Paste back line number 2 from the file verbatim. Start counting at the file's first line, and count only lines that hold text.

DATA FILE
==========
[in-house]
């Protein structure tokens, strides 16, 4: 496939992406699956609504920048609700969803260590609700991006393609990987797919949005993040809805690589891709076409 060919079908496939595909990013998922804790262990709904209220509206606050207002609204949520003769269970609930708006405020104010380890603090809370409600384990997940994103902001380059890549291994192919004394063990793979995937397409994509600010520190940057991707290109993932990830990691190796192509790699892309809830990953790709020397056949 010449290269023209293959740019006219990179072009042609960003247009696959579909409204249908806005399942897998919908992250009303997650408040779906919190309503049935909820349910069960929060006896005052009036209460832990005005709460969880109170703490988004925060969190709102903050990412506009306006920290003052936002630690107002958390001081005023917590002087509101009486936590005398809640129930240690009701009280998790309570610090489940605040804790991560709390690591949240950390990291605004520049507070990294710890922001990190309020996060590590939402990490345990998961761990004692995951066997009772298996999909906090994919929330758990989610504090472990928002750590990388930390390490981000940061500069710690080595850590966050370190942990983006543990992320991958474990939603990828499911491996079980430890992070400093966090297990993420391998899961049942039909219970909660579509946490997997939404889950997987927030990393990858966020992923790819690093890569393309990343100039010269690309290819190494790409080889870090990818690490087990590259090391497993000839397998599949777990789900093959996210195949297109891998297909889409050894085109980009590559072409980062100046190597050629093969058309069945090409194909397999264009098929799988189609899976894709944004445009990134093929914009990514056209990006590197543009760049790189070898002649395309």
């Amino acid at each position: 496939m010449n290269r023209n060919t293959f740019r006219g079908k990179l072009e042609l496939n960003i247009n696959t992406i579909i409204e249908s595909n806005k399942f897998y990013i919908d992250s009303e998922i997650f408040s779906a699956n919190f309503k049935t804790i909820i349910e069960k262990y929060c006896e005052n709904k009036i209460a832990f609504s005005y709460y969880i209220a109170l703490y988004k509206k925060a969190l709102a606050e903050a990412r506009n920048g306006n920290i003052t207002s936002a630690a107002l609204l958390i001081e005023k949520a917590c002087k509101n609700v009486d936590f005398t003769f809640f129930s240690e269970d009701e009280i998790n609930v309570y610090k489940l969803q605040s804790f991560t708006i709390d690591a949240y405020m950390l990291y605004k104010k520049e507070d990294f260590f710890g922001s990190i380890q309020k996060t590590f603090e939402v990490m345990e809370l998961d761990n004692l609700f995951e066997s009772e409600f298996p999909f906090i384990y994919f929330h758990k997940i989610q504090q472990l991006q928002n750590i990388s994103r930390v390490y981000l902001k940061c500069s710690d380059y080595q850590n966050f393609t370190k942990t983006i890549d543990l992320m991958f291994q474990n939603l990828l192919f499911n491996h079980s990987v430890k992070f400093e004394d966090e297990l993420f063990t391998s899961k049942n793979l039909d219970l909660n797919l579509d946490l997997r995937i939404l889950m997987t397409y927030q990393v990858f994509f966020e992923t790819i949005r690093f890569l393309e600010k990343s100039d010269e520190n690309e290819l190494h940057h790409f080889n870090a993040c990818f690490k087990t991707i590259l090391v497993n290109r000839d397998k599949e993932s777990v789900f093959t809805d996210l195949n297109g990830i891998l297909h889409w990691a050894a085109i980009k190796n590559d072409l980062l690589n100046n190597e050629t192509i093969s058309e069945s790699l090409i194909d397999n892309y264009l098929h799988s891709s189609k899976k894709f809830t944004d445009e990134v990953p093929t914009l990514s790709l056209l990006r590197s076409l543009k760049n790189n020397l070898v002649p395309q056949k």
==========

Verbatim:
């Protein structure tokens, strides 16, 4: 496939992406699956609504920048609700969803260590609700991006393609990987797919949005993040809805690589891709076409 060919079908496939595909990013998922804790262990709904209220509206606050207002609204949520003769269970609930708006405020104010380890603090809370409600384990997940994103902001380059890549291994192919004394063990793979995937397409994509600010520190940057991707290109993932990830990691190796192509790699892309809830990953790709020397056949 010449290269023209293959740019006219990179072009042609960003247009696959579909409204249908806005399942897998919908992250009303997650408040779906919190309503049935909820349910069960929060006896005052009036209460832990005005709460969880109170703490988004925060969190709102903050990412506009306006920290003052936002630690107002958390001081005023917590002087509101009486936590005398809640129930240690009701009280998790309570610090489940605040804790991560709390690591949240950390990291605004520049507070990294710890922001990190309020996060590590939402990490345990998961761990004692995951066997009772298996999909906090994919929330758990989610504090472990928002750590990388930390390490981000940061500069710690080595850590966050370190942990983006543990992320991958474990939603990828499911491996079980430890992070400093966090297990993420391998899961049942039909219970909660579509946490997997939404889950997987927030990393990858966020992923790819690093890569393309990343100039010269690309290819190494790409080889870090990818690490087990590259090391497993000839397998599949777990789900093959996210195949297109891998297909889409050894085109980009590559072409980062100046190597050629093969058309069945090409194909397999264009098929799988189609899976894709944004445009990134093929914009990514056209990006590197543009760049790189070898002649395309």